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History of Elk Antler Velvet

The medicine with 2000 years of history

When it comes to organic health supplements, elk antler velvet is, by no means, a new player on the scene.  Its use dates back thousands of years and can be traced back to many different countries and cultures.  It’s only up until more recently that its health benefits have been cast into the mainstream.  The popularity of elk velvet antler has grown exponentially due to its potency and ability to treat a wide variety of different health concerns, with little to no side effects (especially in comparison to its prescription medication counterparts).
Chinese Silk Scroll
One of the first appearances of elk velvet antler as a health care remedy occurred when a silk scroll was discovered from a Han Tomb in Hunan Province, China.  The scroll was believed to be approximately 2000 years old and suggested that people from this era had, in fact, used velvet antler as a natural health care remedy.  The scroll also pointed to other treatments which had been used to treat conditions such as arthritis, anemia, vertigo, amnesia, insomnia and pain.
Russian Culture
In the Russian culture, beginning in the 15th Century, velvet antler became a coveted treatment for a variety of different conditions.  The Russian people began harvesting elk around the 1840s and referred to their antlers fondly as “Horns of Gold.”  The 1900s marked a time when much research and study took place to discover more knowledge into the potential velvet antler held as a natural healing remedy.  A 1930 Russian study suggested that velvet antler may be an effective treatment for bone fractures, functional issues of the stomach & intestines, hypertensive vascular disease and vegetative neuroses.
Chinese Tradition
Velvet antler was highly regarded as a contributor to sexual well-being.  Chinese tradition correlated velvet antler as an aphrodisiac.  Although a popular feature of the substance, this finding has been regarded as unfortunate because it has led to the substance being disregarded for treatment of other, more serious medical conditions.
Traditional Chinese Medicine has utilized velvet antler in therapeutic formulas for centuries and its use follows ginseng in terms of popularity in these formulations.   Chinese believe it fortifies the “Yang” and increases flow of Chi, or natural energy, through the kidneys.
Other Studies and Findings
A 1936 study found velvet antler was an effective treatment convulsions associated with colds, arthritis, fever and vertigo.  It was also found to speed up the healing of wounds and was shown to improve appetite, lessen nervousness and increase patient capacity for work.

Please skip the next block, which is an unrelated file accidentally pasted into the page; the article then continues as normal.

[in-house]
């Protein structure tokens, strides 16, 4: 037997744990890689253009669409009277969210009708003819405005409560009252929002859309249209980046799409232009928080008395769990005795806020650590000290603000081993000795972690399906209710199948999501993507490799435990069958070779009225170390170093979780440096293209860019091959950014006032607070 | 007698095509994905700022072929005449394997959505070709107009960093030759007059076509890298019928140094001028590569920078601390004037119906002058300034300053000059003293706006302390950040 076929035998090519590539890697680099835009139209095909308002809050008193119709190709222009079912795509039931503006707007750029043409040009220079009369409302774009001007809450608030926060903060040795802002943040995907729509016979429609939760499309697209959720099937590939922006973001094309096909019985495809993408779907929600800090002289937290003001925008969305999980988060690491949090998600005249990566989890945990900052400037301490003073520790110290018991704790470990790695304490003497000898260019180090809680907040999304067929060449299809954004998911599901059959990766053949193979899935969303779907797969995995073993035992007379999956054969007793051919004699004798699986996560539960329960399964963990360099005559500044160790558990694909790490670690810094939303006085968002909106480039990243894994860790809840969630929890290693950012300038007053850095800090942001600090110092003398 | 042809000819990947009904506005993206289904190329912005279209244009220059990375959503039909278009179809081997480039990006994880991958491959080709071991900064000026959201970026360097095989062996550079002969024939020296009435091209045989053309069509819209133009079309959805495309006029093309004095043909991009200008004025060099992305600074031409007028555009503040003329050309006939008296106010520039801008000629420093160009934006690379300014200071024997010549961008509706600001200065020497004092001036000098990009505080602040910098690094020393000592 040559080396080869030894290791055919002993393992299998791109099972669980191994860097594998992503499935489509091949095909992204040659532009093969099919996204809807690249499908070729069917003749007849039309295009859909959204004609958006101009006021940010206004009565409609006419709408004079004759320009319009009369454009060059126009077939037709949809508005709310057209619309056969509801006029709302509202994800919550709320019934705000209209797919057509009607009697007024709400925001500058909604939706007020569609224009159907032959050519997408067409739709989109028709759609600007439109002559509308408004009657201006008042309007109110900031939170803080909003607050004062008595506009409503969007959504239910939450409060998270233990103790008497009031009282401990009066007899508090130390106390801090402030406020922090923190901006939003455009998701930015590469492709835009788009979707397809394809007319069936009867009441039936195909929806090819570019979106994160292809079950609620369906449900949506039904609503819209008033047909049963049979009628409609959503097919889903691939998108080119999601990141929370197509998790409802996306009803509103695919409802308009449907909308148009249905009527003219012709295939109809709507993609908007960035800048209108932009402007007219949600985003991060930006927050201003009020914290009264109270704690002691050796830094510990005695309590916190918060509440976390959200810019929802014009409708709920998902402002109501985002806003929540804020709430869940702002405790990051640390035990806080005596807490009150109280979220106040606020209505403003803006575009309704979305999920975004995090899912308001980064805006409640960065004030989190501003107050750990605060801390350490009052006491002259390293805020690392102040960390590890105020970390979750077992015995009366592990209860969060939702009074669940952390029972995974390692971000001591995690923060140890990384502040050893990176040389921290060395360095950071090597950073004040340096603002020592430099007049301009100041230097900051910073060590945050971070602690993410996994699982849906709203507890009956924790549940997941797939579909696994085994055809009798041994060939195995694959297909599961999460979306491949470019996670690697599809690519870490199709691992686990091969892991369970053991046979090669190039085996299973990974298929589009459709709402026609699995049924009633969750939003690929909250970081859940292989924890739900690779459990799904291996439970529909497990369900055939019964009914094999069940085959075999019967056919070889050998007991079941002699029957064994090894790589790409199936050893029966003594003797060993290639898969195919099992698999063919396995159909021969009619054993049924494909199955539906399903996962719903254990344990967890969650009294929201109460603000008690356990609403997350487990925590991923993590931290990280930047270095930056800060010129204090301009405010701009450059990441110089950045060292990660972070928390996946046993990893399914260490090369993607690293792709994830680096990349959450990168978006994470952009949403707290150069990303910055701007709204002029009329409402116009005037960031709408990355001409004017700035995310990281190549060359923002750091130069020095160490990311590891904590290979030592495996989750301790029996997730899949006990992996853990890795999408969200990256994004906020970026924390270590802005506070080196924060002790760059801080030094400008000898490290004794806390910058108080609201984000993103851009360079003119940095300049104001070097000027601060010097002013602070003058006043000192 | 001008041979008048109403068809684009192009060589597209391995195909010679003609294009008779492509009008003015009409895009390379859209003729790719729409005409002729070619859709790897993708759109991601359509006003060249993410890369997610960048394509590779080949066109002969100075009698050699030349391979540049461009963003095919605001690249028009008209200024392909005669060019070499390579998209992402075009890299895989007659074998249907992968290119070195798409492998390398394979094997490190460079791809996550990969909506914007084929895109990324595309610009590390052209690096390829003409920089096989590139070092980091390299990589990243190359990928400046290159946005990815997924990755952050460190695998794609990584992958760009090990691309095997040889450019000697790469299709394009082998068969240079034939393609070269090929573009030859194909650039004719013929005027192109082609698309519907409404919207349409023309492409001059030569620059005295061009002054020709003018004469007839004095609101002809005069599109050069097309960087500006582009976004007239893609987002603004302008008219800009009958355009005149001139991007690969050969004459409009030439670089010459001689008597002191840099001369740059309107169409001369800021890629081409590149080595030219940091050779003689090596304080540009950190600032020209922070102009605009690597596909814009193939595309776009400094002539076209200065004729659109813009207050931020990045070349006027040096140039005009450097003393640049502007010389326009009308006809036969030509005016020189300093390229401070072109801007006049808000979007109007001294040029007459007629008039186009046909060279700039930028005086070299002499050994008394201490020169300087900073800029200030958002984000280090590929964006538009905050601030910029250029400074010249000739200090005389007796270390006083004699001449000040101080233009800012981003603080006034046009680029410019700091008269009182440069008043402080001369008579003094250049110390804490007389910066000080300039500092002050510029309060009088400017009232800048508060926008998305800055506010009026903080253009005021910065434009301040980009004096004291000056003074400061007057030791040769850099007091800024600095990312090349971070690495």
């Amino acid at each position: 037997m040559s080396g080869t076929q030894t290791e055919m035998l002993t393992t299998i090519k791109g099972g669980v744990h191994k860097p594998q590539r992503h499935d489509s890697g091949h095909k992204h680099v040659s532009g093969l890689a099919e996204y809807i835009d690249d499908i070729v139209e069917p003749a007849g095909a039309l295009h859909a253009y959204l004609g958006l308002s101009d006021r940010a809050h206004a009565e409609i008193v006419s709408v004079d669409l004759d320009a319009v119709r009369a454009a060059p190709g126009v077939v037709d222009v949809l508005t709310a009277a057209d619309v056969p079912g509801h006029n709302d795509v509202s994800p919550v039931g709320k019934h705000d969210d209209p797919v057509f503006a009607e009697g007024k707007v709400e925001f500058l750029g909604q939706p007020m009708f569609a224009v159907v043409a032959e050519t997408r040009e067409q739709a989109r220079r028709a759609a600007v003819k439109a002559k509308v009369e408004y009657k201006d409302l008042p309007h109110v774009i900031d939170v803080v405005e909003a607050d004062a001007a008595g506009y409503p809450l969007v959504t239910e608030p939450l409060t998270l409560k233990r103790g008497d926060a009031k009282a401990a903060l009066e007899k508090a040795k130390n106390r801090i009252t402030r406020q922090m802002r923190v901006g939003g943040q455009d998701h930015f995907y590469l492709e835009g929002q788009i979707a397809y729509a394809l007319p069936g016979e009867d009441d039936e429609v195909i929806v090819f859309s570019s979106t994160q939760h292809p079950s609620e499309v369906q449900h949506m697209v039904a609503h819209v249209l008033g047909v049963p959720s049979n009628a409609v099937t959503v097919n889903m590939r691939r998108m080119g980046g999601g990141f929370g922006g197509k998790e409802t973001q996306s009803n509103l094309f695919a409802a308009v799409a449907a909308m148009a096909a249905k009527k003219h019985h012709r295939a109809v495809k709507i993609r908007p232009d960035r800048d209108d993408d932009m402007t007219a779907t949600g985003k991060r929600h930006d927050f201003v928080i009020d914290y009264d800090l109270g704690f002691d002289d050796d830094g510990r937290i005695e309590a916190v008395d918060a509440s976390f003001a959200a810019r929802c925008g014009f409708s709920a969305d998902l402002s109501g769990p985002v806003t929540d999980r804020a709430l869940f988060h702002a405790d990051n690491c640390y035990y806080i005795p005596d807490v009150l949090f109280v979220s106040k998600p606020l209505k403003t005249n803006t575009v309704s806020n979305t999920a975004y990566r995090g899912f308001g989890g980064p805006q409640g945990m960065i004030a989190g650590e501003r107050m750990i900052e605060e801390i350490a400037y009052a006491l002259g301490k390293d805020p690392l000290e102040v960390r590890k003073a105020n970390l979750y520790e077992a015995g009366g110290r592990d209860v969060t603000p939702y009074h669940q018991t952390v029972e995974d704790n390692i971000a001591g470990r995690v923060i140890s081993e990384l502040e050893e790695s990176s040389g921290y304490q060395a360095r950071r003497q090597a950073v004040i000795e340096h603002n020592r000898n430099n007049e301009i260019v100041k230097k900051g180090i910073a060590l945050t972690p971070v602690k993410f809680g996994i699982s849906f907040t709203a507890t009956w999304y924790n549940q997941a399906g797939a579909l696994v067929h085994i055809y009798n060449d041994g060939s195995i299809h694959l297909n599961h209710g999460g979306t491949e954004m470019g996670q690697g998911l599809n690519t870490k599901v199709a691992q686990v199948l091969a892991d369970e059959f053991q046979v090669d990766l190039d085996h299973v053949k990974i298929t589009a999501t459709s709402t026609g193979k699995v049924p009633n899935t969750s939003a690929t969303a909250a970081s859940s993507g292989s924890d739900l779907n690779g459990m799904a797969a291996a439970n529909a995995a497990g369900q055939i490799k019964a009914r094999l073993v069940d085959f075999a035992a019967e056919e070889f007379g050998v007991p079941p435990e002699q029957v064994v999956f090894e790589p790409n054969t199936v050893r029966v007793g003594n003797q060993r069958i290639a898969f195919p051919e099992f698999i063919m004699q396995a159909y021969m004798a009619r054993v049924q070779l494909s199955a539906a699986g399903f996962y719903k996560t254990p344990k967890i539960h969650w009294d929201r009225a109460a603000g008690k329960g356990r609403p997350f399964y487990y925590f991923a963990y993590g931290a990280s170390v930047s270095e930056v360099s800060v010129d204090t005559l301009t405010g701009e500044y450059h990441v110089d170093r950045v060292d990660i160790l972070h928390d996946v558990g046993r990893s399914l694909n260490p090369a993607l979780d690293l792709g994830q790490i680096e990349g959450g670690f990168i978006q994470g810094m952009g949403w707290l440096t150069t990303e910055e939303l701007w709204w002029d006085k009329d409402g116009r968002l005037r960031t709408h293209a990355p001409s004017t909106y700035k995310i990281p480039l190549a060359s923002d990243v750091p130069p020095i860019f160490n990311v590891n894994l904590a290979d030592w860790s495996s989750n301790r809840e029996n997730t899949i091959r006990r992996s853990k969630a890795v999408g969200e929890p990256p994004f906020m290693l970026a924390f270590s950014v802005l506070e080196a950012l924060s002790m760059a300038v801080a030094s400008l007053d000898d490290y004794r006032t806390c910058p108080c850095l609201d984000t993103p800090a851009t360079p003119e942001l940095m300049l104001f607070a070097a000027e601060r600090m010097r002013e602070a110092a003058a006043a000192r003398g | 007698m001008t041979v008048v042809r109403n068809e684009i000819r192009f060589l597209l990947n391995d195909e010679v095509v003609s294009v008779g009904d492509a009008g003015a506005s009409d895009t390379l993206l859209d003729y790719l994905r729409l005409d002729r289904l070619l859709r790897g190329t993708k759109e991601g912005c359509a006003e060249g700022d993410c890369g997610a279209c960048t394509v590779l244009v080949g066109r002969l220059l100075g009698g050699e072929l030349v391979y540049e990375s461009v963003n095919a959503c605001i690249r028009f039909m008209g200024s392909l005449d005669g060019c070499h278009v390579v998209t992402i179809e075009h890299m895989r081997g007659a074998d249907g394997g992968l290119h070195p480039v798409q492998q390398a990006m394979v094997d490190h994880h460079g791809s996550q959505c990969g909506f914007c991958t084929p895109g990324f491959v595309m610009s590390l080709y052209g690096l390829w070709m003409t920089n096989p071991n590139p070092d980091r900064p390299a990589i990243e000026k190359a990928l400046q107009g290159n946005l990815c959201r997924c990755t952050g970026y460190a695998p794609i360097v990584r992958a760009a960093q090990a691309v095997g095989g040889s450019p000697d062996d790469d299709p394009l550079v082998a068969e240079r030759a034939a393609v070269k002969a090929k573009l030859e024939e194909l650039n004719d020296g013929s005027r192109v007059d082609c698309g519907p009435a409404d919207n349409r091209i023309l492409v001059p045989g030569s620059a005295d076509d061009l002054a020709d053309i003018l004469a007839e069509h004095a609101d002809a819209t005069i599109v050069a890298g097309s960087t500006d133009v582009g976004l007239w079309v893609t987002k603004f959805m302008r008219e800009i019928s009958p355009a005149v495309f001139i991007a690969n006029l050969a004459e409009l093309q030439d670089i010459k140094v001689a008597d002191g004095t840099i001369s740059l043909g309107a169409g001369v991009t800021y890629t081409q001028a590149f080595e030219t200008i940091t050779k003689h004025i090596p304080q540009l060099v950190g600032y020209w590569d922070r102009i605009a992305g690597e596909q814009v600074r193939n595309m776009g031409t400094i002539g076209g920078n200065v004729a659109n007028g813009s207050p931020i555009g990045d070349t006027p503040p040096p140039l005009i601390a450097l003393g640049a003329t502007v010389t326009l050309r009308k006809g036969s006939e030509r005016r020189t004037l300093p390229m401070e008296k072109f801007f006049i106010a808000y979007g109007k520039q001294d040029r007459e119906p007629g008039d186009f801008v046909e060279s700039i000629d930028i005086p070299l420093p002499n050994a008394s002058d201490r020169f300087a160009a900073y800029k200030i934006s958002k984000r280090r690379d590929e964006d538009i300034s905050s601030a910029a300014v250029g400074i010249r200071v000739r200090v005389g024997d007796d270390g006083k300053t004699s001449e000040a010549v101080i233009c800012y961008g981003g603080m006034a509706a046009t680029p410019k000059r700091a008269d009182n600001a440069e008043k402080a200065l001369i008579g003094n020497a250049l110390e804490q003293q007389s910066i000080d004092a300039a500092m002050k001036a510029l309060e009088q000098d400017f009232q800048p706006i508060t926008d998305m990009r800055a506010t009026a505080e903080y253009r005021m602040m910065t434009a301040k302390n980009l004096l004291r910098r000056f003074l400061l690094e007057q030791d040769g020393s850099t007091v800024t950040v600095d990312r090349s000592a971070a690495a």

A 1974 study by Nikitina found the substance was useful when used to treat anemia, fatigue, heart failure, vascular system malfunctions and also aided in faster healing of wounds.
A 1981 study showed velvet antler was an effective treatment in cases of epilepsy, gout, anemia, headaches and ulcers.   It was also suggested to relieve hypertension, dissolve bladder stones and, again, improve the rate at which wounds healed.
North America and the United States
In 1999, scientific findings supported by clinical research in compliance with FDA regulations, showed velvet antler’s beneficial effects in treating arthritis. Evidence also suggested the substance delivers relief in the form of stimulation, anti-aging, protective and rejuvenating effects as well as beneficial effects in the blood and circulatory system.
Within North America, physicians opted for velvet antler to treat conditions such as chronic fatigue, impotence, arthritis, fibromyalgia and depression.  Velvet antler has also been used to delay the aging process, increase immune system function, increase energy & stamina and decrease the level of bodily inflammation caused by conditions such as rheumatoid arthritis.
According to the 2007 Census of Agriculture, there were 1,917 elk farms throughout the United States. Texas led with 354 farms, and Wisconsin and Minnesota were second and third.
Prior to European settlement, it is estimated that approximately 10 million elk roamed what is now the United States and parts of Canada. Elk adapted to and resided in nearly all ecosystems except the tundra, desert conditions and the Gulf Coast region.

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